You’ve no doubt heard about the “graying of America.” According to the National Institutes of Health, by 2030, about 20 percent of the U.S. population  or approximately 72 million individuals will be over the age of 65. The seniors housing industry is gearing up to meet this demographic growth, and, in the process, creating new opportunities for the HVAC industry.

Although many people may think seniors housing means nursing homes, independent and assisted living communities are also important parts of the equation. Assisted living facilities combine elements of health care and hospitality, and the number of these communities is growing nationwide. According to the National Center for Assisted Living, there are 30,200 assisted living communities with 1 million licensed beds in the U.S. today. Typical services provided at these communities include 24-hour supervision and assistance; exercise, health, and wellness programs; housekeeping and maintenance; meals and dining services; medication management or assistance; personal care services; and transportation.

The owners and operators of these communities are tasked with not only meeting their residents’ comfort needs but also achieving increasingly important sustainability goals.


Sustainability is a priority for Brookdale Senior Living Inc., which operates more than 1,000 communities in 46 states. The company issues an annual report that encompasses its sustainability focus areas and priorities.

“Energy savings is a big part of our sustainability program because it’s good for the planet and the bottom line, but that is not the only motivation,” said Marla Thalheimer, Brookdale’s director of sustainability. “Sustainability matters to our key stakeholders, including residents and their families, associates, and investors.”

Sustainability is also important to Brookdale’s associates, especially the millennial workforce.

“[Our associates] care about the environment and want to work for a company that cares,” Thalheimer said. “We have amazing associates in our communities today who help to make a difference.”

One of the most important sustainability measures Brookdale has taken is benchmarking energy usage in the U.S. Environmental Protection Agency’s (EPA’s) Energy Star Portfolio Manager, according to Thalheimer.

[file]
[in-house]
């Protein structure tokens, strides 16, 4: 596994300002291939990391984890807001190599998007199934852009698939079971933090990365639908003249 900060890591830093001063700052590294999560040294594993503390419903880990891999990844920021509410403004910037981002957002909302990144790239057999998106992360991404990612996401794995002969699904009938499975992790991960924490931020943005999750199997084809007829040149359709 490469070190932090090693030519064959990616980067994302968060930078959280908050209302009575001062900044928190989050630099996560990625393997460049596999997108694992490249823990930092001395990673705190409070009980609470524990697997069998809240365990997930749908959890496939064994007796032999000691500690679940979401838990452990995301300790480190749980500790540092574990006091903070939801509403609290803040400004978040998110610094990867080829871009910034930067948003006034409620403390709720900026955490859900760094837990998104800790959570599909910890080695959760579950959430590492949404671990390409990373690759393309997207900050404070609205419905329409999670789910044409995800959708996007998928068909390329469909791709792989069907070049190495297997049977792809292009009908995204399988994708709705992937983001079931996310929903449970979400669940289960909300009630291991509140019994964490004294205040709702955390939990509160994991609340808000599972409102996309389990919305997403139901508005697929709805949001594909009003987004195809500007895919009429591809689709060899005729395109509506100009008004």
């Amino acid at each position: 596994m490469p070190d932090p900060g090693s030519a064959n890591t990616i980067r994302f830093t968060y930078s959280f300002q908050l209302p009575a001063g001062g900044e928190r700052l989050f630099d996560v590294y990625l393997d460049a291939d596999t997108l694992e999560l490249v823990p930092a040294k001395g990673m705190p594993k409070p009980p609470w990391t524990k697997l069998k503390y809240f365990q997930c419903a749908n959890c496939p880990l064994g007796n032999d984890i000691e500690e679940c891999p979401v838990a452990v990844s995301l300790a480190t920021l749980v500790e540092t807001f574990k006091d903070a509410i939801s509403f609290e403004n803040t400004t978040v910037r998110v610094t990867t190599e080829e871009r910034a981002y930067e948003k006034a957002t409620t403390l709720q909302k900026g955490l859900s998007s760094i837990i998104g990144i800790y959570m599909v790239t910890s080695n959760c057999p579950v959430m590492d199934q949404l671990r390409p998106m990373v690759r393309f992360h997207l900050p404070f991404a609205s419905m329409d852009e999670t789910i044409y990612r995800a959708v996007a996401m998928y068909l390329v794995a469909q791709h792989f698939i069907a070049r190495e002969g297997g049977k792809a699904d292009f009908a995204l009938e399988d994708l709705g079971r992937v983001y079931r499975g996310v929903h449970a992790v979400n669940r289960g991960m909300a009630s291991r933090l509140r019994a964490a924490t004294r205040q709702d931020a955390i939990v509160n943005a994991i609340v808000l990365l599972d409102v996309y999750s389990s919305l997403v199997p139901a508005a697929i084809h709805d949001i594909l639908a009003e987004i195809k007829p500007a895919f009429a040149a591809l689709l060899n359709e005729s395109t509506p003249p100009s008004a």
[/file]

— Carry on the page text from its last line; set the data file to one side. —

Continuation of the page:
“This tool helps us understand the level of efficiency of each community and then helps us identify where the most opportunities for improvement are, so we can prioritize resources accordingly,” she said.

The 2017 Sustainability Report noted 214 Brookdale communities completed retrocommissioning surveys on HVAC and basic building systems in 2016. These surveys identified savings that resulted in 993 corrective action/conservation measures to increase efficiency and enhance comfort. Thalheimer said auditing and retrocommissioning of its facilities is an extremely valuable process because it provides important information not only on opportunities specific to those communities but also on common themes across the company’s entire portfolio.

“For example, we make sure all our communities have programmable thermostats in our common areas, so we can do nighttime setbacks,” she said. “We have to be sensitive because our communities operate 24/7, but even a slight tweak is still a good efficiency measure we can take advantage of. Our results are positive, and we are continuously saving energy over our 2015 baseline. We still have work to do, but we are on the right path.”

What can HVAC contractors do to make themselves valuable sustainability partners with senior living providers such as Brookdale? Thalheimer said for dedicated sustainability projects, Brookdale looks for HVAC contractors who not only have great expertise but are also willing to work with the company to develop solutions.

“This works best when it is a partnership and not just a ‘check the box’ kind of job,” she said.

Finally, Brookdale looks for contractors who understand the senior living business — that residents come first and foremost at all times — and have a high level of respect when they are in any Brookdale community.

“I’ve heard of contractors who are working in our communities that will stop and take a moment to help a resident,” Thalheimer said. “Those are the kind of people we love to work with.”


Peconic Landing is a continuing care retirement community in Greenport, New York. Its 144-acre campus is made up of 109 cottages and 187 apartments for residential independent living as well as assisted-living apartments and accommodations for skilled nursing, short-term rehabilitation, and memory support.

The community’s expansion independent living apartment building earned Leadership in Energy and Environmental Design (LEED) Platinum-certification from the U.S. Green Building Council (USGBC) in December 2016, and its Health Center building, which houses the community’s short-term rehab and memory support areas, received LEED Silver-certification in July 2017.

“We want to ensure we are being good neighbors by embracing environmental stewardship opportunities,” said Robert J. Syron, president and CEO of Peconic Landing. “While LEED certification is a good example of that commitment, our sustainability efforts are ongoing. We have an active and engaged group of members who continue to advocate for ‘living green.’”

Steve Carroll, Peconic Landing’s CFO, said one of the challenges of creating a comfortable yet highly efficient environment at a seniors housing campus is that seniors often have a different tolerance for ambient temperatures than younger people do. Therefore, they tend to value comfort over conservation.